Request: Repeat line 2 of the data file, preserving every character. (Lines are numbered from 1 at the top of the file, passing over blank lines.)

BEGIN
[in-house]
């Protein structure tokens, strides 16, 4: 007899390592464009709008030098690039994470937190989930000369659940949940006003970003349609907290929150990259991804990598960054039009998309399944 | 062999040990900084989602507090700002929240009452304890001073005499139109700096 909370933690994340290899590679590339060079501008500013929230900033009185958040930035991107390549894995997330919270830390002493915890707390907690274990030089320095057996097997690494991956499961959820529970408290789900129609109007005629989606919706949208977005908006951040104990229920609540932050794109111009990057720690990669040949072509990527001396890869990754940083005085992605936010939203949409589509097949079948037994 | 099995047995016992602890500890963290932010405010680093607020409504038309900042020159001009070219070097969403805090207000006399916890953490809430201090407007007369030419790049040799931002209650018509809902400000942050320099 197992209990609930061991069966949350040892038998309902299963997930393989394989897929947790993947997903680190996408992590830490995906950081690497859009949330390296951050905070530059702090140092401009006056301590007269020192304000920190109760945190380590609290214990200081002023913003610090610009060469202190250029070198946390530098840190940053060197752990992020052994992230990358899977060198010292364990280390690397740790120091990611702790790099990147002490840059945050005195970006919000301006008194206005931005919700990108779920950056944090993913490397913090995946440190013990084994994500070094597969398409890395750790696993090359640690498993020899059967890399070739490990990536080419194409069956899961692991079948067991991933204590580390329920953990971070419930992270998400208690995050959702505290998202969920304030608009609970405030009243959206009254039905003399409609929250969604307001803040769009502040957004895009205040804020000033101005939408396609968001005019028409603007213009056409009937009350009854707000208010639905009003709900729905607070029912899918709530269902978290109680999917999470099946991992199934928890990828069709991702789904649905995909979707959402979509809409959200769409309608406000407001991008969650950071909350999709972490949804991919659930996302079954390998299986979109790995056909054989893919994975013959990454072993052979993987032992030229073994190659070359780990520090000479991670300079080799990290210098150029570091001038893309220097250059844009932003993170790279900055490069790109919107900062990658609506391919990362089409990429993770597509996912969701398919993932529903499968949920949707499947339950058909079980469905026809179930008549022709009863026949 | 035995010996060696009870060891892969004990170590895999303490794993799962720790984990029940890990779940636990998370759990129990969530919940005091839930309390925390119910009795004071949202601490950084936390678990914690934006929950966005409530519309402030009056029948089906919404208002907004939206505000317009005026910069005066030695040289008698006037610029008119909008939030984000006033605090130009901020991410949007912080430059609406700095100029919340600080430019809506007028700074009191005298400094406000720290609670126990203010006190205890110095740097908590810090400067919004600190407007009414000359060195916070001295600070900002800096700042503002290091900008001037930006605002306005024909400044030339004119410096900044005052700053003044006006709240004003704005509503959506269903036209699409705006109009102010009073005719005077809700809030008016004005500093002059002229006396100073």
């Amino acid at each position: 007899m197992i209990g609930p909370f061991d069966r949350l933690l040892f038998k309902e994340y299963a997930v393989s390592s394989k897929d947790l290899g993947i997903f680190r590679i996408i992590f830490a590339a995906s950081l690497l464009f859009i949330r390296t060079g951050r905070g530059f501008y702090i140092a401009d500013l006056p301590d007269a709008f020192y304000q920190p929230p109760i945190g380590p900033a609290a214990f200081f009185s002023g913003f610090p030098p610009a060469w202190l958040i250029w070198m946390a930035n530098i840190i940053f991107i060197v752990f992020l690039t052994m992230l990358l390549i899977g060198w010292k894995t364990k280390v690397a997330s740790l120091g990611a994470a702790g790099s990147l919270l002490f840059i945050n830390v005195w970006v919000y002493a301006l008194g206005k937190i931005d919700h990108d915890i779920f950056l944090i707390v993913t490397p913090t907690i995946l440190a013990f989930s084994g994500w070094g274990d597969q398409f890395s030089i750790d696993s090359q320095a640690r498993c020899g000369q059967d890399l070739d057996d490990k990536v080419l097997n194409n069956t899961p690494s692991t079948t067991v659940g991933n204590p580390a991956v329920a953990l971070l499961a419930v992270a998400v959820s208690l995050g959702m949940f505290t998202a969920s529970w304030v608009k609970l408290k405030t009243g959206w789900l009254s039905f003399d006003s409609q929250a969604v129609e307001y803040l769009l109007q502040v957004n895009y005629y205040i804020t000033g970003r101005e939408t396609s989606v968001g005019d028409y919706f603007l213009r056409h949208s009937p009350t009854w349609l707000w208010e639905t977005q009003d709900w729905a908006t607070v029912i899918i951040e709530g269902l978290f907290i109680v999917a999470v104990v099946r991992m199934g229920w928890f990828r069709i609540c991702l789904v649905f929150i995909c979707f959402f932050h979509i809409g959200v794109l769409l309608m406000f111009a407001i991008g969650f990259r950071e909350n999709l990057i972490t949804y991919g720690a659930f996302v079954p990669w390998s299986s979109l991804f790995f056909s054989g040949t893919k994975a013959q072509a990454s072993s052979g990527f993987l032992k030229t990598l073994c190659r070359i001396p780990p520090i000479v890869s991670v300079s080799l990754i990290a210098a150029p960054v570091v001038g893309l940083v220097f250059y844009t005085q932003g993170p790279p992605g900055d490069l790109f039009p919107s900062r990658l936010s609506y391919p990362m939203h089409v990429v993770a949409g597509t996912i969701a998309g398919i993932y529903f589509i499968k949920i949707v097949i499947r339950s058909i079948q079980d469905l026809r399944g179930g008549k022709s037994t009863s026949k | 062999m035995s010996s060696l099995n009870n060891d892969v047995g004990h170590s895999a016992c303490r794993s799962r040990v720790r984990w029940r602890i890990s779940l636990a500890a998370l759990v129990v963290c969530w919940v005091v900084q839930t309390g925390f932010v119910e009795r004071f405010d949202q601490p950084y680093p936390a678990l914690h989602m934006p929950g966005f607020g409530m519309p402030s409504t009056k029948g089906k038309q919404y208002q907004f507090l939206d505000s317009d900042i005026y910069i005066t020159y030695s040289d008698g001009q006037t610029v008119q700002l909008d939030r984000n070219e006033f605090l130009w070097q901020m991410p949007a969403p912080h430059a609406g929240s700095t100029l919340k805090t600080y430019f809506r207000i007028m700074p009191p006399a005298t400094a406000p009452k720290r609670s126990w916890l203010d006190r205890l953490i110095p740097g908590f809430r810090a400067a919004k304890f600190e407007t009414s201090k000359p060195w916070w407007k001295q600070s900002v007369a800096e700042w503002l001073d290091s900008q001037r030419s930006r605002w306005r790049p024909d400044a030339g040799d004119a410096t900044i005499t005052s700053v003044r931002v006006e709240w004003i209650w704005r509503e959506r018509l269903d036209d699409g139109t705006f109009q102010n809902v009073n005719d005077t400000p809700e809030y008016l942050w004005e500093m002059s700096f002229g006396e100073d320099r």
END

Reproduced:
């Protein structure tokens, strides 16, 4: 007899390592464009709008030098690039994470937190989930000369659940949940006003970003349609907290929150990259991804990598960054039009998309399944 | 062999040990900084989602507090700002929240009452304890001073005499139109700096 909370933690994340290899590679590339060079501008500013929230900033009185958040930035991107390549894995997330919270830390002493915890707390907690274990030089320095057996097997690494991956499961959820529970408290789900129609109007005629989606919706949208977005908006951040104990229920609540932050794109111009990057720690990669040949072509990527001396890869990754940083005085992605936010939203949409589509097949079948037994 | 099995047995016992602890500890963290932010405010680093607020409504038309900042020159001009070219070097969403805090207000006399916890953490809430201090407007007369030419790049040799931002209650018509809902400000942050320099 197992209990609930061991069966949350040892038998309902299963997930393989394989897929947790993947997903680190996408992590830490995906950081690497859009949330390296951050905070530059702090140092401009006056301590007269020192304000920190109760945190380590609290214990200081002023913003610090610009060469202190250029070198946390530098840190940053060197752990992020052994992230990358899977060198010292364990280390690397740790120091990611702790790099990147002490840059945050005195970006919000301006008194206005931005919700990108779920950056944090993913490397913090995946440190013990084994994500070094597969398409890395750790696993090359640690498993020899059967890399070739490990990536080419194409069956899961692991079948067991991933204590580390329920953990971070419930992270998400208690995050959702505290998202969920304030608009609970405030009243959206009254039905003399409609929250969604307001803040769009502040957004895009205040804020000033101005939408396609968001005019028409603007213009056409009937009350009854707000208010639905009003709900729905607070029912899918709530269902978290109680999917999470099946991992199934928890990828069709991702789904649905995909979707959402979509809409959200769409309608406000407001991008969650950071909350999709972490949804991919659930996302079954390998299986979109790995056909054989893919994975013959990454072993052979993987032992030229073994190659070359780990520090000479991670300079080799990290210098150029570091001038893309220097250059844009932003993170790279900055490069790109919107900062990658609506391919990362089409990429993770597509996912969701398919993932529903499968949920949707499947339950058909079980469905026809179930008549022709009863026949 | 035995010996060696009870060891892969004990170590895999303490794993799962720790984990029940890990779940636990998370759990129990969530919940005091839930309390925390119910009795004071949202601490950084936390678990914690934006929950966005409530519309402030009056029948089906919404208002907004939206505000317009005026910069005066030695040289008698006037610029008119909008939030984000006033605090130009901020991410949007912080430059609406700095100029919340600080430019809506007028700074009191005298400094406000720290609670126990203010006190205890110095740097908590810090400067919004600190407007009414000359060195916070001295600070900002800096700042503002290091900008001037930006605002306005024909400044030339004119410096900044005052700053003044006006709240004003704005509503959506269903036209699409705006109009102010009073005719005077809700809030008016004005500093002059002229006396100073």